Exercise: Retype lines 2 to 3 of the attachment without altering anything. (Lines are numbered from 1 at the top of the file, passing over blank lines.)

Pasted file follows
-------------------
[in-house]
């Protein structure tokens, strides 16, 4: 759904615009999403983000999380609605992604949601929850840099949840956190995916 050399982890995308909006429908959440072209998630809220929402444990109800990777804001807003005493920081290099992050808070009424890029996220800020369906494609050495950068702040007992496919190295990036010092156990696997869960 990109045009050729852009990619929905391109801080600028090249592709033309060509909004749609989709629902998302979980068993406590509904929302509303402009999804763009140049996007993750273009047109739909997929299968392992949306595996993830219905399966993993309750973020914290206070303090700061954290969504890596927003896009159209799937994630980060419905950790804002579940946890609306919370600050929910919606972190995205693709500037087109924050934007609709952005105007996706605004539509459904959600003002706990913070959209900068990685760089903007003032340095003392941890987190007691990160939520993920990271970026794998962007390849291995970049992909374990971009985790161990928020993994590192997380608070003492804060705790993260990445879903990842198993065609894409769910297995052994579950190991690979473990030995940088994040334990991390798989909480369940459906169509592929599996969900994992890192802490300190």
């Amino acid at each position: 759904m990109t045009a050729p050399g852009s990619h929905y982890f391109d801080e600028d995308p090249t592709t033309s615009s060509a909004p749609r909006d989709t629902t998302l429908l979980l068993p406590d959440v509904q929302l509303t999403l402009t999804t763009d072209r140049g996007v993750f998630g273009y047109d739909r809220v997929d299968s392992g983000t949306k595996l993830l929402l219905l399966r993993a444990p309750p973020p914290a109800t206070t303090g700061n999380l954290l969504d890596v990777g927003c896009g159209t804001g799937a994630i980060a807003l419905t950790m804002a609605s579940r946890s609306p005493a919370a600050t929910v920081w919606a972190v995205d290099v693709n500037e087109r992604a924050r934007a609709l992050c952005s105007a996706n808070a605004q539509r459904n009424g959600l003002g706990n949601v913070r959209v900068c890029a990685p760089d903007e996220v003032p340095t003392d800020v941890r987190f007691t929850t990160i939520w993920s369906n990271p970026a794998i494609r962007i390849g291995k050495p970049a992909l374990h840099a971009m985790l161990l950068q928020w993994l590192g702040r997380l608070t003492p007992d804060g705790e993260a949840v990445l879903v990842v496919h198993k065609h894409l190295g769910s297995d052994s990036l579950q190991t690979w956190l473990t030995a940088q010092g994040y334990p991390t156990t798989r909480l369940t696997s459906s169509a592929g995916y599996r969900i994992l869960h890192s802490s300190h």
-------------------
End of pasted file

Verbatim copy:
């Protein structure tokens, strides 16, 4: 759904615009999403983000999380609605992604949601929850840099949840956190995916 050399982890995308909006429908959440072209998630809220929402444990109800990777804001807003005493920081290099992050808070009424890029996220800020369906494609050495950068702040007992496919190295990036010092156990696997869960 990109045009050729852009990619929905391109801080600028090249592709033309060509909004749609989709629902998302979980068993406590509904929302509303402009999804763009140049996007993750273009047109739909997929299968392992949306595996993830219905399966993993309750973020914290206070303090700061954290969504890596927003896009159209799937994630980060419905950790804002579940946890609306919370600050929910919606972190995205693709500037087109924050934007609709952005105007996706605004539509459904959600003002706990913070959209900068990685760089903007003032340095003392941890987190007691990160939520993920990271970026794998962007390849291995970049992909374990971009985790161990928020993994590192997380608070003492804060705790993260990445879903990842198993065609894409769910297995052994579950190991690979473990030995940088994040334990991390798989909480369940459906169509592929599996969900994992890192802490300190």
């Amino acid at each position: 759904m990109t045009a050729p050399g852009s990619h929905y982890f391109d801080e600028d995308p090249t592709t033309s615009s060509a909004p749609r909006d989709t629902t998302l429908l979980l068993p406590d959440v509904q929302l509303t999403l402009t999804t763009d072209r140049g996007v993750f998630g273009y047109d739909r809220v997929d299968s392992g983000t949306k595996l993830l929402l219905l399966r993993a444990p309750p973020p914290a109800t206070t303090g700061n999380l954290l969504d890596v990777g927003c896009g159209t804001g799937a994630i980060a807003l419905t950790m804002a609605s579940r946890s609306p005493a919370a600050t929910v920081w919606a972190v995205d290099v693709n500037e087109r992604a924050r934007a609709l992050c952005s105007a996706n808070a605004q539509r459904n009424g959600l003002g706990n949601v913070r959209v900068c890029a990685p760089d903007e996220v003032p340095t003392d800020v941890r987190f007691t929850t990160i939520w993920s369906n990271p970026a794998i494609r962007i390849g291995k050495p970049a992909l374990h840099a971009m985790l161990l950068q928020w993994l590192g702040r997380l608070t003492p007992d804060g705790e993260a949840v990445l879903v990842v496919h198993k065609h894409l190295g769910s297995d052994s990036l579950q190991t690979w956190l473990t030995a940088q010092g994040y334990p991390t156990t798989r909480l369940t696997s459906s169509a592929g995916y599996r969900i994992l869960h890192s802490s300190h």